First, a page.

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Off the Grid


If you’re reading this, there is a pretty strong chance that you are a fan of drafting Magiccal cards. If not, you’re probably my father.

Hi, Dad.

One of the reasons Draft is appealing is that it puts everyone involved on an even level of card availability. Cube takes it one step further since packs do not need to be purchased (just assembled). Given enough friends and sustenance, Cube fiends could go on for days on end.

But what happens when friends are in short supply? Everyone is out at a Pro Tour Qualifier or a Grand Prix or just doing something (gasp) not Magic related. Instead, it’s just you, your stalwart Draft companion, and the Cube.

Don’t worry; there are formats for that.

Two-Person Draft Formats

Scholar of Athreos
Two-person Draft formats are excellent tools to get extra mileage out of a Cube. More than that, they allow new cards to be tested in a controlled environment in which they can be dissected by a small group rather than upset the applecart of a whole Draft. For many years, my main Draft buddy in this respect was Seth Burn (he of the Jund deck from a few weeks back). Before I moved for work, Seth and I would routinely battle for hours on end in various different two-person Draft formats, moving through each of the options listed below. I won’t wax poetic about why we moved from format to format—the main driver was speed. We went with whatever was fastest to make sure we could complete more Drafts.

The first format we tried was Winston Draft. In this version, three cards are placed in three separate, facedown piles. Players takes turns looking at the piles in order. Once a pile is passed over, a new card is added on top. If a drafter takes none of the piles, he or she is able to take a random card off the top. Aaron Forsythe provides a more in-depth write up of Winston here.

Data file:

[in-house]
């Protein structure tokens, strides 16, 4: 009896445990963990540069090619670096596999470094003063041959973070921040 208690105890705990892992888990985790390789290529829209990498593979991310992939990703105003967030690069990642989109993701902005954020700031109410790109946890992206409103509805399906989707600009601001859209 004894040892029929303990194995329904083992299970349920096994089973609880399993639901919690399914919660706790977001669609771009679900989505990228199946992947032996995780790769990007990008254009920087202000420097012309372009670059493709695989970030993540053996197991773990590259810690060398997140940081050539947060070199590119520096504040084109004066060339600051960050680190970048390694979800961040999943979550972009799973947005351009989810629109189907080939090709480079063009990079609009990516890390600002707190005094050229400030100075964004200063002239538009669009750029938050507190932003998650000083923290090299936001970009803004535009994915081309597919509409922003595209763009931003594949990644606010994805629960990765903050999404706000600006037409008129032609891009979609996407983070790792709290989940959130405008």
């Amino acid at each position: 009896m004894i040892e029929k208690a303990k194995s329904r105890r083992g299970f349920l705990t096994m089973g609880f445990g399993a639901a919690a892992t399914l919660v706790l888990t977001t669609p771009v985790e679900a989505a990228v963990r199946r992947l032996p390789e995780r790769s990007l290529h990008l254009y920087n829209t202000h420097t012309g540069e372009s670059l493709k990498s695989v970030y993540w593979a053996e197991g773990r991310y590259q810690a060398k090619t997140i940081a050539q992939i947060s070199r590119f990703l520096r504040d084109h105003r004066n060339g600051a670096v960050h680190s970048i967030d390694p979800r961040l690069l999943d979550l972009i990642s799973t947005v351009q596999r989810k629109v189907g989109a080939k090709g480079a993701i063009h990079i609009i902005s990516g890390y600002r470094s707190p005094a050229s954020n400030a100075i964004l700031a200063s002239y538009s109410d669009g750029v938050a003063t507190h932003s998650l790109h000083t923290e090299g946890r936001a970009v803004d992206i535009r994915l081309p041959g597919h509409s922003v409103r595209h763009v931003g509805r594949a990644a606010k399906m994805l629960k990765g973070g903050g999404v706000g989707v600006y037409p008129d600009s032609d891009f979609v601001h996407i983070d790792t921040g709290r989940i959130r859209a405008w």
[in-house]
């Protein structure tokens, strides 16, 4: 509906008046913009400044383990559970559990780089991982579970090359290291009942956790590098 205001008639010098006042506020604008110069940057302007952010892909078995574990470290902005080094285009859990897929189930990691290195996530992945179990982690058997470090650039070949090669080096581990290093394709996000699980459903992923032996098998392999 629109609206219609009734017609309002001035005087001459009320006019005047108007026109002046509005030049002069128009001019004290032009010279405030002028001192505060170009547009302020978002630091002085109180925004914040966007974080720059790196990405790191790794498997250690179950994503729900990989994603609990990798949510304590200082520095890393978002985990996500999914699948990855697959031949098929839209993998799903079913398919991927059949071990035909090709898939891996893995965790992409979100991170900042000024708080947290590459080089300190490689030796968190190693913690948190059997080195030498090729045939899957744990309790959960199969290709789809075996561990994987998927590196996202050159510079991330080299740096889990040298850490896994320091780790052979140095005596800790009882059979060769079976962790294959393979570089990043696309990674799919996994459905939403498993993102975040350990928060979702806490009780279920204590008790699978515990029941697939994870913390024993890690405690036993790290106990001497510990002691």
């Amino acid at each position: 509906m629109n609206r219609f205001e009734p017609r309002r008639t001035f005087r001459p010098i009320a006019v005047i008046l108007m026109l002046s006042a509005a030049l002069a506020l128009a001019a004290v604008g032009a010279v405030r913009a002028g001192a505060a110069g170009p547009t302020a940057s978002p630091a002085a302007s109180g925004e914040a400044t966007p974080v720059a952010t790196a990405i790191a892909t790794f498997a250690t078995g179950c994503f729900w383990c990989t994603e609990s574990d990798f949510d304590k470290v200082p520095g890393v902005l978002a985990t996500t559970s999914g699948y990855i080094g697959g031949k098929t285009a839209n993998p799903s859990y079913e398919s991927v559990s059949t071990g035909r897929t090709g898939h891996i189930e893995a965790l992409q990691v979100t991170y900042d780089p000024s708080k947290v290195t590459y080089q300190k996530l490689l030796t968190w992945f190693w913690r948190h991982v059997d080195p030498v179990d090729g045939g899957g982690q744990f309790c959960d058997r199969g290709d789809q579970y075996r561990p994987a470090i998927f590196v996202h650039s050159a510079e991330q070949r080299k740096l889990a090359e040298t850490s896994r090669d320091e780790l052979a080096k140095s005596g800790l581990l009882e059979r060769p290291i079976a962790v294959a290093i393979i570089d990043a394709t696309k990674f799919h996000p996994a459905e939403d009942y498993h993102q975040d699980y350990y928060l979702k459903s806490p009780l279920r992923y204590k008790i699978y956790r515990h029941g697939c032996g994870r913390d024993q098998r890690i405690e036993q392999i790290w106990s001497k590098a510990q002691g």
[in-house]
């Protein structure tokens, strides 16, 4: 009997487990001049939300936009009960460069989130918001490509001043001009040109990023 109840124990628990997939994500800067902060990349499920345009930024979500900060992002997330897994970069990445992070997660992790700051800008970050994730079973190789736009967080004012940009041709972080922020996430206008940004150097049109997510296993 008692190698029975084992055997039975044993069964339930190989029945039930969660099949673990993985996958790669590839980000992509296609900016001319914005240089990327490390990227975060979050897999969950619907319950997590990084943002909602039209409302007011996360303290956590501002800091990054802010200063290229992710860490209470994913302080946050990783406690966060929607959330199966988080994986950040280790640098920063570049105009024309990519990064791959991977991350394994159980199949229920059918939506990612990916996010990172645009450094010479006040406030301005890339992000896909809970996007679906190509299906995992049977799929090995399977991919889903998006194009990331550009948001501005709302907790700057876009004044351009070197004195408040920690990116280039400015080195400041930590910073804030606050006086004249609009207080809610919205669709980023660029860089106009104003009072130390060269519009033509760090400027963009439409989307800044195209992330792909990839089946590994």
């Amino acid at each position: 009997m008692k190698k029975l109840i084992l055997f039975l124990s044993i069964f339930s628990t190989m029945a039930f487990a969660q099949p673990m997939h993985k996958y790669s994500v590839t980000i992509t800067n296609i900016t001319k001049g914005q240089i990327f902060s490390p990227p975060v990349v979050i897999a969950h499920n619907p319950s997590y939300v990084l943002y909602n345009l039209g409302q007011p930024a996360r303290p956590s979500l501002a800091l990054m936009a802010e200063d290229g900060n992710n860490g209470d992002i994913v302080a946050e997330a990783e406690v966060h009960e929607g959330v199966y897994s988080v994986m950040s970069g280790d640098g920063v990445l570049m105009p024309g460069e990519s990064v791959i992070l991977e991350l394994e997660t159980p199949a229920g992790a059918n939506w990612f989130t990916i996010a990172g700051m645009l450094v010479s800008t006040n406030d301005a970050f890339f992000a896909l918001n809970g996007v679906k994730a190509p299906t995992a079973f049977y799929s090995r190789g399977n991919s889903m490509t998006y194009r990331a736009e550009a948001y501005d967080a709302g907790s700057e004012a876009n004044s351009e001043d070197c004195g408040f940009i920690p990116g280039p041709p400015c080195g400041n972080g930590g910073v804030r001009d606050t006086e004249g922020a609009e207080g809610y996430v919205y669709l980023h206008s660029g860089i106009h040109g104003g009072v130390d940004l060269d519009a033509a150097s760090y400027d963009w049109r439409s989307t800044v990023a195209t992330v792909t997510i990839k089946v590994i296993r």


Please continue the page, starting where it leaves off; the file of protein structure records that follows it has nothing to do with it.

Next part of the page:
Seth and I both liked Winston, but the hidden-information aspect of the Draft made it heavy on mental bookkeeping. In turn, our sessions ran long. When I read about Winchester Draft in this 2011 Tom LaPille piece, I brought the idea to Seth. The Draft moved almost twice as fast, and we were hooked. In Winchester, the four piles are placed face-up. After a player drafts, a card is added to each pile, and then the next player can take any of the piles. Back and forth it goes until all the cards are drafted. Winchester exposes all the hidden information, reducing the mental note-taking that can occupy time and brain space.

Sakura-Tribe Elder
Seth and I discovered Grid Drafting after I had moved to a different part of the state. The fact that we were no longer living fifteen minutes away from each other meant that we drafted this style far less than the others. It has continued the trend of being a quicker Draft and is currently my favorite two-player format. In Grid, the cards are placed in a three-by-three square, and players alternate taking a horizontal column or vertical row. Once each player has selected from the sheet, the remaining cards are discarded.

Andrew Rodgers has a solid write-up and comparison of Winchester and Grid available for consumption on this very site. I agree with just about everything he says, so rather than plagiarize, I’m just going to direct you to the proverbial horse’s mouth.